INFocus: Detecting and preventing fraud in your businessDate: April, 2014
This article was originally published in the inFocus Spring ’14 Issue.
Where illegitimate opportunity for personal gain exists with a small chance of being caught, there is a higher likelihood that the opportunity will be exploited.
Small and medium-sized businesses (SMBs) are highly susceptible to such opportunities. SMBs make up 32 percent of occupational fraud cases reported in a 2012 survey by the Association of Certified Fraud Examiners (ACFE).
Fraud is not cheap. The ACFE survey also shows that private companies experienced median losses of $200,000 per incident. This loss is in addition to time and energy spent dealing with the fraud once uncovered. Since nearly half of victim organizations do not recover the losses, prevention and early detection is the most cost-effective way to limit fraud.
Understanding the types of fraud is the first step to prevention. External fraud includes theft of customers’ financial information, mobile fraud, and other intentional external ruses. Internal fraud, also known as occupational fraud, includes billing schemes, corruption, and other internal machinations performed for personal gain to the detriment of the business.
Often because of limited resources and/or internal control weaknesses, such as lack of segregation of duties, the fraud risks assumed by SMBs differ from those faced by larger organizations. They frequently include the following:
As the most common fraud committed in SMBs, it encompasses instances where an employee sets up bogus entities that charge the employer for fabricated services, expenses or personal items.
Consist of instances where an employee steals, and/or alters cheques.
Occur when an employee with responsibility over payroll adds ghost employees, or claims fictitious overtime.
These schemes encompass instances when cash is stolen from the business before it is recorded. An example is the theft of cash payments from customers while manipulating the accounting of receivables and/or sales.
Consist of misuse or theft of non-cash business assets, and can include theft of inventory, proprietary trade secrets, customer lists, etc.
Being proactive about fraud prevention and detection is paramount. Providing ethics training and fraud awareness to employees can significantly reduce losses in organizations of all sizes. Furthermore, the following preventative actions can be taken to lessen the chances of fraud in SMBs:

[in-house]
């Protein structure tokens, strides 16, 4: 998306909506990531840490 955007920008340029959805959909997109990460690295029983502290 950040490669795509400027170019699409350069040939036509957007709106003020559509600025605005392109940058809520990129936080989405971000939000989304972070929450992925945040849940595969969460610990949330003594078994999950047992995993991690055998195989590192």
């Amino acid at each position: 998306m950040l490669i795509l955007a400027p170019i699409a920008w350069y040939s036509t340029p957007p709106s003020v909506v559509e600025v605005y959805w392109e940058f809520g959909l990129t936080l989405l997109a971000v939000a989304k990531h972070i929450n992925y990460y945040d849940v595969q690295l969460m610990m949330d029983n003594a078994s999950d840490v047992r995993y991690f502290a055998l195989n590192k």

- One top-ranking detection method is to implement a fraud-reporting mechanism, which allow employees to report anonymously potential fraudulent activity.
- Increase perception of proactive fraud detection by making corporate fraud policies highly visible.
- Retain forensic accountants or risk consultants to review and implement fraud policies and controls.
- Instill integrity into corporate culture.
- Increase segregation of record-keeping and cash handling duties.
- Conduct pre-employment background checks.
- Pursue an open-door policy to enable communication.
- Conduct anonymous surveys of employee morale.
- Watch out for red flags discussed below.
As employees gain seniority in the business, especially top management, a degree of caution should be exercised as more reliance and trust is placed on them. Specific red flags act as warning signs and should not be overlooked in lieu of faith in long-term employees. The ACFE fraud survey indicates that although only 25 percent of fraud is committed by employees with more than 10 years tenure, the cost of fraud generally increases with the level of seniority of the perpetrator.
Drastic changes in lifestyle of key employees, including sudden purchases of luxury items, can indicate unusual deviations from known purchasing capabilities. Living beyond their means is an indicator in over one-third of fraud cases reported in the ACFE survey, so do not be quick to dismiss employees deviations as lottery winnings.
Vacations, or lack thereof, is another red flag. Employee reluctance to let someone else cover the position for a short period of time demonstrates excessive control issues that can stem from the employee having something to hide. Be wary if management exhibits such behavior along with long hours spent at the office and reluctance to delegate basic tasks. Dedicated employees help the business prosper, while employees dedicated to covering their tracks stump business growth.
The impact of fraud is not only financial but can also damage reputation, reduce morale and impact relationships with stakeholders that have a vested interest in effective control of the business’ assets.
If you see multiple warning signs exhibited by employees and unusual fluctuations in financial results, take the time to check it out. It may not be fraud, but active vigilance will reduce the risk of getting caught off-guard.
Connect with the Author
Jim Muccilli is a partner in the Valuations | Forensics | Litigation Group at Crowe Soberman. Jim has worked in this field for over 20 years and brings with him a vast knowledge in the areas of business valuation, loss quantification and forensic investigations. He is also a qualified expert witness.
Specific professional advice should be obtained prior to the implementation of any suggestion contained in this article.